Down the street from where Detroit's Russian Five took the NHL by storm in the 1990s, defenseman Nikita Zaitsev sat down for dinner with his agent and explained that his pain of being passed over in the draft three times was gone.
Just four months into his rookie year with Toronto, Zaitsev realized not being drafted was the best thing to happen to him. Chicago's Artemi Panarin told agent Dan Milstein the same thing as he earned rookie of the year honors with 77 points last season.
Zaitsev and Panarin are on the leading edge of a generation of Russian stars coming to North America from the Kontinental Hockey League in their 20s and making an immediate impact. Washington's Evgeny Kuznetsov and Dmitry Orlov and St. Louis' Vladimir Tarasenko developed after being high draft picks, and Alexander Radulov returned last year and experienced the kind of NHL renaissance in Montreal that Ilya Kovalchuk hopes to find as he looks to be back next season.
Fledgling franchise Vegas hopes it gets the same kind of results from multiple KHL All-Star center Vadim Shipachyov, Colorado is counting on defenseman Andrei Mironov to play right away and Buffalo is figuring the same from Victor Antipin as Russia is proving to be a reliable pipeline for immediately NHL-ready talent.
''Years ago, we had (Igor) Larionov and (Slava) Fetisov coming over and it took them a little time, but in recent years players like Panarin and Radulov and Zaitsev have come over and done very, very well,'' Vegas Golden Knights general manager George McPhee said. ''Especially with the experienced players, a bunch of them just got to play in the World Cup in Toronto on the small rink in a huge tournament, and they've played in international tournaments over here, so I think just having the experience of playing on the smaller rink has probably helped some of the experienced players.''
A combination of factors has made the NHL assimilation for Russian players quicker than ever. Milstein believes the comfort level of being able to develop and play professionally at home, combined with improved coaching and the assistance of veterans such as Kovalchuk and former Red Wings forward Pavel Datsyuk have all contributed to easing players' adjustments.
Despite thoughts that some Russian players might leave the NHL for the KHL for the chance to play in the 2018 Olympics, there seems to be an exodus the other way with top players even taking pay cuts to come to North America. Some of that has to do with financial turmoil in the KHL, including concerns over late or missed paychecks.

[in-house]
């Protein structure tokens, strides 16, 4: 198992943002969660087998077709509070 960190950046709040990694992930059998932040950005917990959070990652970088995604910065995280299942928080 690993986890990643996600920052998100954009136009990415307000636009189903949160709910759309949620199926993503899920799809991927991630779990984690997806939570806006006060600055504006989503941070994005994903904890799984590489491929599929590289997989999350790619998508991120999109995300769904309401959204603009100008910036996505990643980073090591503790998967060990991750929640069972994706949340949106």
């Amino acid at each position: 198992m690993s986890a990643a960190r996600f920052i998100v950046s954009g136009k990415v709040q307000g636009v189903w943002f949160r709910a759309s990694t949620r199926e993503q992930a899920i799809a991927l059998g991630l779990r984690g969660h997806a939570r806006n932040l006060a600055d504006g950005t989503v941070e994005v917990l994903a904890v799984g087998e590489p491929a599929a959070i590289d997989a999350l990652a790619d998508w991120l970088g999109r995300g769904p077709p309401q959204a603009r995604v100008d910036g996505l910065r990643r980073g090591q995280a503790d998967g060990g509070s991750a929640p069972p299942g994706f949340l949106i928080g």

Milstein knows the waiting game is not for everyone, such as Tampa Bay leading scorer Nikita Kucherov, who played Canadian junior hockey to get accustomed to North American rinks that are 15 feet narrower than those in Europe. Undrafted Panarin and Zaitsev needed no such adjustment period before thriving in the NHL as mid-20s rookies.
''It's always nice to see Russian guys come here, especially undrafted, try to get a shot here,'' said Orlov, who quickly became a top-pairing defenseman for the Capitals. ''Everybody's different to come here. Here is (the) best league in the world and I think everyone, you need more time to get used to how you play here and how (the) coach is going to give you ice time and everything like that.''
Shipachyov, who just turned 30, won't have that problem with the expansion Golden Knights after signing a $9 million, two-year deal to play a prominent role. KHL teammate Evgeny Dadonov could soon join him in Vegas or at least follow him to the NHL a handful of years after his first try with the Florida Panthers didn't work out.
As Dadonov eyes a better NHL opportunity, executives can look at Radulov's 54-point season with the Canadiens as a reason to take a chance on established Russian players.
''They're good players for free,'' New Jersey Devils GM Ray Shero said. ''You're going to take a chance on them. You're going to try to fill that hole. We'll see in January or February how effective they are. They might be fantastic. They certainly are good players.''
Shero knows Kovalchuk is still a good player at age 34 after putting up 78 points in 60 games with SKA St. Petersburg. The Devils own Kovalchuk's rights, and his return to the NHL is contingent on agent Jay Grossman working out a contract and Shero consummating a trade if the 2004 Maurice Richard Trophy winner doesn't play for New Jersey.
Kovalchuk is much like Radulov in that he left the NHL, produced back home and could make a big impact in his second go-'round. There was less certainty about Panarin and Zaitsev, but their success is an indication that teams can expect plenty out of first-time NHL Russians when put in the right situations.
''Nikita has paved the way for many other Russians to come back and try,'' said Milstein, who recently signed Zaitsev to a $31.5 million, seven-year deal with the Maple Leafs. ''For the most part, they want to come here fully prepared. It's everybody's dream growing up, even in Russia, to not only participate in Olympic Games and become the gold medalist in the Olympics but also to play in the NHL and win the Stanley Cup.''
This is a corrected story. A previous version misspelled the surname of agent Dan Milstein.
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